Craft Beverage Modernization & Tax Reform Act Earns Clear Majority in Senate

Landmark Support Marks Major Victory in Fight to Reduce Federal Excise Tax

WASHINGTON, DC (October 3, 2016) – With the addition of United States Senators Barbara Boxer (D-CA), Heidi Heitkamp (D-N.D.) and Joni Ernst (R-IA), the Craft Beverage Modernization and Tax Reform Act, S. 1562, now has a clear majority of Senators in support of the legislation with 51 co-sponsors. The groundswell of support in the Senate is echoed by growing support in the U.S. House, where the number of supporters behind H.R. 2903, the companion to the Senate bill, has now reached 284 co-sponsors.

The growing community supporting the bill indicates the clear need for modernization within the tax code and parity for the growing distilling community, whose numbers are currently at an all-time high since before Prohibition, with approximately 1,400 craft distilleries across the U.S. Under the Craft Beverage Modernization and Tax Reform Act, craft spirit distillers will be provided parity with the craft brewers and vintners by paying a reduced Federal Excise Tax – a benefit both craft brewers and vintners have enjoyed now for decades.

The American Craft Spirits Association (ACSA) and its members are working hard to continue to rally for additional support from the Senators and Members of Congress who are not yet co-sponsors of the bill. Last this week, ACSA joined a handful of industry partners, including the Brewers Association, Beer Institute, Wine America, Wine Institute, and the Distilled Spirits Council to rally support in Washington during a “Beer, Wine, Spirits & Jobs Reception” on Sept. 28. The event included more than 300 representatives from the Hill, including Members of Congress, Chiefs of Staff, and Tax staff. During the reception, Rep. Erik Paulsen (R-MN) spoke to importance of a tax relief legislation, recognizing a reduced tax for the industry would grow more jobs, create more manufacturing, plant more grain, and increase tourism. Paulsen also noted that he intends to keep up the momentum for FET legislation now that the number of cosponsors has passed the majority, and has rallied bipartisan support.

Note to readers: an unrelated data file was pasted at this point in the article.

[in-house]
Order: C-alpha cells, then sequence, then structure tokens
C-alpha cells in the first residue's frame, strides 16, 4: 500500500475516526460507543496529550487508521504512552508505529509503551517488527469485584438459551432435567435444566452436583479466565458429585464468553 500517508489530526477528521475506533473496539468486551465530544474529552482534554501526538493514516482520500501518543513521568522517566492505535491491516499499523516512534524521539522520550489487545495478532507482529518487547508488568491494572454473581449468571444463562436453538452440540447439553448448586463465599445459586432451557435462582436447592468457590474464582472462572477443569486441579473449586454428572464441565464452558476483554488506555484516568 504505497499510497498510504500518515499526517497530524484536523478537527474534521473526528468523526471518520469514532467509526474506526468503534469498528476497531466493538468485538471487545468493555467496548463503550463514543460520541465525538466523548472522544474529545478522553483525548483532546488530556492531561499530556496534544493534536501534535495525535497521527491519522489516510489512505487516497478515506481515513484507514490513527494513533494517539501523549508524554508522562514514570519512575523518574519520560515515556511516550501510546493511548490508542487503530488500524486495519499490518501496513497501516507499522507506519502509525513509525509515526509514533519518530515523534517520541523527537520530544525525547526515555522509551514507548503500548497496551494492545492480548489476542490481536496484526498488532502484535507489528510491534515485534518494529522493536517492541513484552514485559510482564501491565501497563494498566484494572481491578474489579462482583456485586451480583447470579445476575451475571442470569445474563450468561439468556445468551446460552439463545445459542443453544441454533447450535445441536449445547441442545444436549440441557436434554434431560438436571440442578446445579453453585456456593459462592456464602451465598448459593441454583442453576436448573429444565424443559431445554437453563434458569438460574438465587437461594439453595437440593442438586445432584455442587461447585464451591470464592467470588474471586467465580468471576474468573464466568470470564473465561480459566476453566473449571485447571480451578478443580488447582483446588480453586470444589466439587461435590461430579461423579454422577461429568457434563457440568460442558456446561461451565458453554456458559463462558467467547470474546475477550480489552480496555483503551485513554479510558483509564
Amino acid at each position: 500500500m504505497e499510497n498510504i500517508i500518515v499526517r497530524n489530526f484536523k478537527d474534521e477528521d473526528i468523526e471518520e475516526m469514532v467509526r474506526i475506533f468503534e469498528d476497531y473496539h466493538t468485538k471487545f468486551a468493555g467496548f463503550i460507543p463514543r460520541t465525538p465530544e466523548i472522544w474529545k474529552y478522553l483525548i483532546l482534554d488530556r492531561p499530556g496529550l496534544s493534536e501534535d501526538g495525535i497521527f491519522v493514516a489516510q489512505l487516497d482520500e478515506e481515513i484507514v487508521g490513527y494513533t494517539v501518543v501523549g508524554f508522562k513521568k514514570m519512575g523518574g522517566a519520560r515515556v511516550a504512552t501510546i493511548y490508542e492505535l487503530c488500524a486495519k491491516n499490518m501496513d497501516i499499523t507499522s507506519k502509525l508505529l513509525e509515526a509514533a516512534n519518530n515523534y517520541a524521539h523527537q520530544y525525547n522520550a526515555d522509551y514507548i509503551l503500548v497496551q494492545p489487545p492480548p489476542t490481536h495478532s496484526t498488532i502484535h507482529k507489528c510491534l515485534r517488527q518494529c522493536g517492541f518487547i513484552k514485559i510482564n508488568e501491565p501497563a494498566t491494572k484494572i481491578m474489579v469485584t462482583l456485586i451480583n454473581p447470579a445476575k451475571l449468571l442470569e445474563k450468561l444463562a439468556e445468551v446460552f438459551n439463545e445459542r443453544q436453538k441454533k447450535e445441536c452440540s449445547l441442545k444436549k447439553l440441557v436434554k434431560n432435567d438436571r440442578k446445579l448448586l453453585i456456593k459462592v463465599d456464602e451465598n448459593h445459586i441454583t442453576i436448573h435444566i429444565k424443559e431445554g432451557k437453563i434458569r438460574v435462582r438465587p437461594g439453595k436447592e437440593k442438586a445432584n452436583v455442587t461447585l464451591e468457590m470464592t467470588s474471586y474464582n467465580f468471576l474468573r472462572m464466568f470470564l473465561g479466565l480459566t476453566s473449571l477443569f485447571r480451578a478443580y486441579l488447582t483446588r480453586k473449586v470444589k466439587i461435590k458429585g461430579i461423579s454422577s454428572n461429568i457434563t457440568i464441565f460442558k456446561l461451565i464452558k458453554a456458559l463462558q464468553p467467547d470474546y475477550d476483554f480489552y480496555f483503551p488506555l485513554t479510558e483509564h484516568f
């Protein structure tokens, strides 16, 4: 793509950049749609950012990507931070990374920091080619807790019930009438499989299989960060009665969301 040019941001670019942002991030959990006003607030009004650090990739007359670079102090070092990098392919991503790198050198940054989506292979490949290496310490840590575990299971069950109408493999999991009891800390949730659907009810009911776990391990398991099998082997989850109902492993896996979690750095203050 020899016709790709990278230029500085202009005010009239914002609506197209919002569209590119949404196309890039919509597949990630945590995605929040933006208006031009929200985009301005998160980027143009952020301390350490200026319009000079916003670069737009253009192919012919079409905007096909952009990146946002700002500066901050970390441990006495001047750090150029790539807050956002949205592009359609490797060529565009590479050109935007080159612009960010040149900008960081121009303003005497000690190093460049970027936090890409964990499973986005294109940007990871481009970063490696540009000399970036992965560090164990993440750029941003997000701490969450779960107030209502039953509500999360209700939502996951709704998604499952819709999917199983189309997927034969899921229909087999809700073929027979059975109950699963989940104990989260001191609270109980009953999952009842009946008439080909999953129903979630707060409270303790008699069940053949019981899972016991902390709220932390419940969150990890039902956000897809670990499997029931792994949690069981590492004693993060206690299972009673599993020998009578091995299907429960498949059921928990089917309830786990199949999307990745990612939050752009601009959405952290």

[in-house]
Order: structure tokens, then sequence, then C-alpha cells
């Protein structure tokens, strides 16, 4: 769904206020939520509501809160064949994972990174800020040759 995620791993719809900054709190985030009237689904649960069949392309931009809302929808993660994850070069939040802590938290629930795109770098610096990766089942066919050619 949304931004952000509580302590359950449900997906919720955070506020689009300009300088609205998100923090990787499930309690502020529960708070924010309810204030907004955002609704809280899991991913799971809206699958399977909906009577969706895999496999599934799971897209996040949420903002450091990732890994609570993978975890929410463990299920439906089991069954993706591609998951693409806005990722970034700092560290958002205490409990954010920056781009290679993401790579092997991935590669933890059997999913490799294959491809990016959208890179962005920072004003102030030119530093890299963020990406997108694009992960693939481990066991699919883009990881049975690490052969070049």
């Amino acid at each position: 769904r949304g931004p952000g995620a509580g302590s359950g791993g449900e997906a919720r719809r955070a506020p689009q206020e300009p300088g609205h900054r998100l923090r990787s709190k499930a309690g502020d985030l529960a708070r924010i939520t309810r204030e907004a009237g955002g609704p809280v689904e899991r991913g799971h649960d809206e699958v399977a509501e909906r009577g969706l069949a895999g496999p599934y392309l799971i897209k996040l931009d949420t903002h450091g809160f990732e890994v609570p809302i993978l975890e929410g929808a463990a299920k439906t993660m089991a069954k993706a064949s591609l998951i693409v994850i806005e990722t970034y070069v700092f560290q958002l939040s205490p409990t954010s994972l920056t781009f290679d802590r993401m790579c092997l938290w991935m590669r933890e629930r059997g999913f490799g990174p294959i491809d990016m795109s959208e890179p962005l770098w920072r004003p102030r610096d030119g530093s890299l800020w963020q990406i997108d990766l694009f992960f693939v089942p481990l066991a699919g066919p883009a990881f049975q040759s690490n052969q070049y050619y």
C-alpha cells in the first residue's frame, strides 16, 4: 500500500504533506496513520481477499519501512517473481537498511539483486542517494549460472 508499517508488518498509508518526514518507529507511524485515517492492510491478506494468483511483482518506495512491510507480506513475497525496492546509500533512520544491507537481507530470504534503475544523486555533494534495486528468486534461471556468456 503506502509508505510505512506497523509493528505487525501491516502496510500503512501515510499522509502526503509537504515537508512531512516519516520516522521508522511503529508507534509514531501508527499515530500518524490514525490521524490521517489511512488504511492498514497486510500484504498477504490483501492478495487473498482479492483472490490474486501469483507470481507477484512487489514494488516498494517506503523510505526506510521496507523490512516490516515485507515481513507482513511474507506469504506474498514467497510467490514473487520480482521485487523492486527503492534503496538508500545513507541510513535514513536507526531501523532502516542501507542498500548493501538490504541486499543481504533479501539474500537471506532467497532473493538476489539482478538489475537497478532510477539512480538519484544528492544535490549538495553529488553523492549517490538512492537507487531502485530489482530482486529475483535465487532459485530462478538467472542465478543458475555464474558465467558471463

ACSA Board President & FEW Spirits Founder Paul Hletko, who traveled in from his distillery in Evanston, IL to generate additional support noted, “While the craft distilling community is encouraged by reaching a landmark achievement in the fight for a reduction in FET, we will continue to press Congress to do the right thing and pass this historic legislation. A drink is a drink is a drink, and parity with beer and wine is long overdue.” 

Over the past two years, the American Craft Spirits Association (ACSA) has worked tirelessly to aid the craft distiller by reducing the unfairly high Federal Excise Tax (FET) that continues to limit the economic success of our nation’s distillers. Taxes on distilled spirits are among the nation’s highest, comprising 54% of the typical spirits product’s purchase price. Craft spirits producers remain disadvantaged compared to our nation’s craft brewers and small wineries who receive a significant reduction in their FET rate. In fact, a craft spirits producer pays 5.4 times more FET than a craft brewer, and 16.4 times more FET than a small winery, for equal quantities of beverage alcohol.

ABOUT ACSA

The American Craft Spirits Association is the only registered non-profit trade association representing the U.S. craft spirits industry. Its mission is to elevate and advocate for the community of craft spirits producers, and membership in ACSA is open to anyone. 

ACSA is governed by a Board of Directors elected by the eligible voting members of the Association. Voting members must be independent, licensed distillers (DSPs) annually removing fewer than 750,000 proof gallons from bond (the amount on which a Federal Excise Tax is paid.) For information about ACSA, call 202-669-3661.

# # #

©2018 American Craft Spirits Association; All Rights Reserved. Member Owned, Industry Driven.

Log in with your credentials

Forgot your details?